Georgia Tech’s Andy Ogletree Advances to U.S. Amateur final
PINEHURST, N.C. Growing up, golf was hard in Little Rock, Miss., for U.S. Amateur finalist Andy Ogletree.
Little Rock is a town of a mere 2,000. There are no street lights to speak of other than the one in the Ogletree family’s yard, where a young, determined youngster spent countless hours putting under its dim glow until he was called into the house.
There’s little to do there. Ogletree said the highlight is a gas station that features a seafood buffet on Saturday night’s. His parents had to haul him 25 minutes to the nearest golf course _ Northwood Country Club in Meridian _ just so he could play the game he loved. When he couldn’t get to Meridian, Andy’s backup was a 200-yard hole with a putting green in his own back yard.
Nothing it seemed was going to hold back Ogletree’s dreams, which continued to live Saturday afternoon when he defeated fellow Mississippian, Cohen Trolio, a spectacular 17-year-old from West Point, where he is a rising high school senior. In a monumental battle over famed Pinehurst No. 2, it was the first time two Mississippi natives had made it to the U.S. Am quarterfinals.
Ogletree, a senior at Georgia Tech, prevailed, 3 and 1, and will face Vanderbilt golfer John Augenstein in Sunday’s 36-hole championship. Augenstein, a veteran of the U.S. Am, downed William Holcomb of Crockett, Texas, 3 and 2.
Sunday’s championship will be played over two courses, the morning round on Pinehurst No. 4, with the afternoon round returning to No. 2.
“It means a lot to get to this point because there’s a lot that comes with it,” said Ogletree, who is attempting to become the third Georgia Tech golfer to claim a U.S. Amateur title, joining Matt Kuchar in 1997, and Bobby Jones, who won five times between 1924 and 1930. “I’m thinking of all the hard work I’ve put in since I was four years old, late nights on the range, my dad driving me all over the place to tournaments.”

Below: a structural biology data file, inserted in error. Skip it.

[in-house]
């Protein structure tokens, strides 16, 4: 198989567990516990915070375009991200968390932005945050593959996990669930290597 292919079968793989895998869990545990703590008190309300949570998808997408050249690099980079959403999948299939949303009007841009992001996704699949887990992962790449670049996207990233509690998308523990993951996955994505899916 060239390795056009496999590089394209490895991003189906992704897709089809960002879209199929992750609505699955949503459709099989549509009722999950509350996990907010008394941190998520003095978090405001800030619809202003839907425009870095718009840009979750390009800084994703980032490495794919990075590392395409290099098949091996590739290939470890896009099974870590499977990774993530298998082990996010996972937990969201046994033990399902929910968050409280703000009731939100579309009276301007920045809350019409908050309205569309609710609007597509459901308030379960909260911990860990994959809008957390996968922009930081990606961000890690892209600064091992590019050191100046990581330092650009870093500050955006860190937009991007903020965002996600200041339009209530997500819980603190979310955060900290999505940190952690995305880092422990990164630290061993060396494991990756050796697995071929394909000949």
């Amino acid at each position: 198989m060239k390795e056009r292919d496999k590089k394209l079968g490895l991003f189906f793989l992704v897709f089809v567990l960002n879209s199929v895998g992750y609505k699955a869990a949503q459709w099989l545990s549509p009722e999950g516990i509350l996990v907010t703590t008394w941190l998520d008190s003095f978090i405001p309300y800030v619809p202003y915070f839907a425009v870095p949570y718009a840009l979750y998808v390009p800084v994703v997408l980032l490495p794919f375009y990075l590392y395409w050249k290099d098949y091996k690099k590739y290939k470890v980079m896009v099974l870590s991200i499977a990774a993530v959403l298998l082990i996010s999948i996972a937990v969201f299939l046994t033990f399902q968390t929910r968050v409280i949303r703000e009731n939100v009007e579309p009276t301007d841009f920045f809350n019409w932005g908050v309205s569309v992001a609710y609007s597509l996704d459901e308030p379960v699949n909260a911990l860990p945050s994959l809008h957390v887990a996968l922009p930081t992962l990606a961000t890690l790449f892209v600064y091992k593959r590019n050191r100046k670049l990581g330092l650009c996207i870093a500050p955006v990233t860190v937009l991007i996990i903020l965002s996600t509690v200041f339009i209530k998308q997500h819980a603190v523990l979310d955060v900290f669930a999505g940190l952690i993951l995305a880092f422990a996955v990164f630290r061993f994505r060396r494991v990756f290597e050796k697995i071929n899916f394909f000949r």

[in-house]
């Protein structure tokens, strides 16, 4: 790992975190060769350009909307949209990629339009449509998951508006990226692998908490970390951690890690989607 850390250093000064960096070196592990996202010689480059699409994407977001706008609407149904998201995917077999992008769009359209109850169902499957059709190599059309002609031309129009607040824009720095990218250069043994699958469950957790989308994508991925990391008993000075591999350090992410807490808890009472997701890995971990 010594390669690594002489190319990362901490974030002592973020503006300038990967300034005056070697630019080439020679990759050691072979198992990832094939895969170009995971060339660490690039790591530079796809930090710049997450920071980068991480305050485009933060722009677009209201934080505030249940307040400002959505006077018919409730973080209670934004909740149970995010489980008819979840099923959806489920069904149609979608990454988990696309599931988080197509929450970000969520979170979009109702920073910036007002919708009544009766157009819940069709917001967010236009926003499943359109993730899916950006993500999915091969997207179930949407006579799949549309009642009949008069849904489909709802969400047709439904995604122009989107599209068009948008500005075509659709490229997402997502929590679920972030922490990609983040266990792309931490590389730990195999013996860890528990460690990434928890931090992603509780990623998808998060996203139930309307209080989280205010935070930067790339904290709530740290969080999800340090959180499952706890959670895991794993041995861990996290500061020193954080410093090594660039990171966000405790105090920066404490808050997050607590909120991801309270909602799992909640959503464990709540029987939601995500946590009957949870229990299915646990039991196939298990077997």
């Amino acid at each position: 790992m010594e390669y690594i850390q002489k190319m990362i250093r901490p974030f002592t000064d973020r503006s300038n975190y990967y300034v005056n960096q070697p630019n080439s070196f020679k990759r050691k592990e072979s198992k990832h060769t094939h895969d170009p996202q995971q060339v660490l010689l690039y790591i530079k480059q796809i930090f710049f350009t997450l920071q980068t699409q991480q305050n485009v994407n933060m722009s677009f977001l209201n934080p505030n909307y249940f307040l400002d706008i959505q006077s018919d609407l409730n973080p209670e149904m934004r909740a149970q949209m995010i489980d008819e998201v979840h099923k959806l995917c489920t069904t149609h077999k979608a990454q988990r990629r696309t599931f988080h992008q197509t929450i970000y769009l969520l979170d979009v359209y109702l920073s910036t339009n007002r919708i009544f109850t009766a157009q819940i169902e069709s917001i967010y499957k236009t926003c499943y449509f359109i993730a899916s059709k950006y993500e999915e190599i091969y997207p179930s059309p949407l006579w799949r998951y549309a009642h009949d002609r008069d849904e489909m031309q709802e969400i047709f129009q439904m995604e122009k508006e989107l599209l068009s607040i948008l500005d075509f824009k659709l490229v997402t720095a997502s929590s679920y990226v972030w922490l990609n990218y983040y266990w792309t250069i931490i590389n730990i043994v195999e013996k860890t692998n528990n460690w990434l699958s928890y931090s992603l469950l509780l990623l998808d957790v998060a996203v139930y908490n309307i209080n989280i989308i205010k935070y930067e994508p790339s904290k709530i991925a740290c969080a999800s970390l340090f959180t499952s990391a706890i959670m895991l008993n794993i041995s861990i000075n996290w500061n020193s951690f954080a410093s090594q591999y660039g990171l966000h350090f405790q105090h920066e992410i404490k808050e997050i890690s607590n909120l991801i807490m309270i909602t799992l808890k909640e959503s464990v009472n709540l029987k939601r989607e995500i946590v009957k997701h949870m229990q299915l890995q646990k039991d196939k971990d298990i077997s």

What comes with making the U.S. Am finals is exemptions into the 2020 Masters and the 2020 U.S. Open at Winged Foot.
Battling the challenging Pinehurst No. 2, home of three U.S. Opens, was only part of Ogletree’s struggles Saturday. He also had to battle the gallery, which overwhelmingly was pulling for the underdog Trolio, the youngest player to reach the semis since the early 1990s.
“It was definitely tough,” Ogletree said. “About a tenth of the crowd was pulling for me. I heard some crazy stuff said to me. I shouldn’t repeat some of it. It was hard with that many people pulling against you. You have to be your own cheerleader.”
What was the craziest thing?
“Well, the craziest thing done to me was on a four-footer, and someone’s Masters’ ring-tone (cell phone) went off and I heard some people giggling,” Ogletree said. I backed off and gave them a stare.”
Unlike in professional golf events, patrons can walk down the fairways with the players, so it isn’t easy policing the crowd.
“It’s awesome,” Ogletree said of the fans getting up close and personal. “When they’re cheering for you, it’s great. I didn’t let it get under my skin too much.”